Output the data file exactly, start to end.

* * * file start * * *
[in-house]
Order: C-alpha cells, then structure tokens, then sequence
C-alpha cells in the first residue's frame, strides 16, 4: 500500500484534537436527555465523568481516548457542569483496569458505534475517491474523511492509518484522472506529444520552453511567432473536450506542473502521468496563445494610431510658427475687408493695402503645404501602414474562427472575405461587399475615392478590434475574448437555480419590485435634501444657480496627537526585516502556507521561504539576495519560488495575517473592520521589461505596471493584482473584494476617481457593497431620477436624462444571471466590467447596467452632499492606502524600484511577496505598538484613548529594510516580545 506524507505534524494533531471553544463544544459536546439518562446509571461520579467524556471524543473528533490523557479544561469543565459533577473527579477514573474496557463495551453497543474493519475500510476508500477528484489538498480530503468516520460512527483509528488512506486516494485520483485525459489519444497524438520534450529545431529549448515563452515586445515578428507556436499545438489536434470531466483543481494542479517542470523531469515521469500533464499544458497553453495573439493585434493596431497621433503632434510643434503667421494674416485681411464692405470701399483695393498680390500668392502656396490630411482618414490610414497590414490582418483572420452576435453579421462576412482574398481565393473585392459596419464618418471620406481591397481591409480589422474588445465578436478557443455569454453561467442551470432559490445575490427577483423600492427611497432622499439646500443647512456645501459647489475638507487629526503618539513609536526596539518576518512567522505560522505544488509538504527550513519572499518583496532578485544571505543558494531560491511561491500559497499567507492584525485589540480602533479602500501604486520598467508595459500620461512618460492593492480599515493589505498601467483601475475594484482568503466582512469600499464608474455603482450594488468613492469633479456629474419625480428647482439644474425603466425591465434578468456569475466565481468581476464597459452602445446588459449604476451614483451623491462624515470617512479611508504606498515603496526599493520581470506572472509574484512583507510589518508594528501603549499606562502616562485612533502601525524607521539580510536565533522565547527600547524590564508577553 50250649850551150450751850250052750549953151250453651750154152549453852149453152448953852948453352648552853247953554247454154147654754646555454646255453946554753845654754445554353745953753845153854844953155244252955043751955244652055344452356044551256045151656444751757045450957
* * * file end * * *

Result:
[in-house]
Order: C-alpha cells, then structure tokens, then sequence
C-alpha cells in the first residue's frame, strides 16, 4: 500500500484534537436527555465523568481516548457542569483496569458505534475517491474523511492509518484522472506529444520552453511567432473536450506542473502521468496563445494610431510658427475687408493695402503645404501602414474562427472575405461587399475615392478590434475574448437555480419590485435634501444657480496627537526585516502556507521561504539576495519560488495575517473592520521589461505596471493584482473584494476617481457593497431620477436624462444571471466590467447596467452632499492606502524600484511577496505598538484613548529594510516580545 506524507505534524494533531471553544463544544459536546439518562446509571461520579467524556471524543473528533490523557479544561469543565459533577473527579477514573474496557463495551453497543474493519475500510476508500477528484489538498480530503468516520460512527483509528488512506486516494485520483485525459489519444497524438520534450529545431529549448515563452515586445515578428507556436499545438489536434470531466483543481494542479517542470523531469515521469500533464499544458497553453495573439493585434493596431497621433503632434510643434503667421494674416485681411464692405470701399483695393498680390500668392502656396490630411482618414490610414497590414490582418483572420452576435453579421462576412482574398481565393473585392459596419464618418471620406481591397481591409480589422474588445465578436478557443455569454453561467442551470432559490445575490427577483423600492427611497432622499439646500443647512456645501459647489475638507487629526503618539513609536526596539518576518512567522505560522505544488509538504527550513519572499518583496532578485544571505543558494531560491511561491500559497499567507492584525485589540480602533479602500501604486520598467508595459500620461512618460492593492480599515493589505498601467483601475475594484482568503466582512469600499464608474455603482450594488468613492469633479456629474419625480428647482439644474425603466425591465434578468456569475466565481468581476464597459452602445446588459449604476451614483451623491462624515470617512479611508504606498515603496526599493520581470506572472509574484512583507510589518508594528501603549499606562502616562485612533502601525524607521539580510536565533522565547527600547524590564508577553 50250649850551150450751850250052750549953151250453651750154152549453852149453152448953852948453352648552853247953554247454154147654754646555454646255453946554753845654754445554353745953753845153854844953155244252955043751955244652055344452356044551256045151656444751757045450957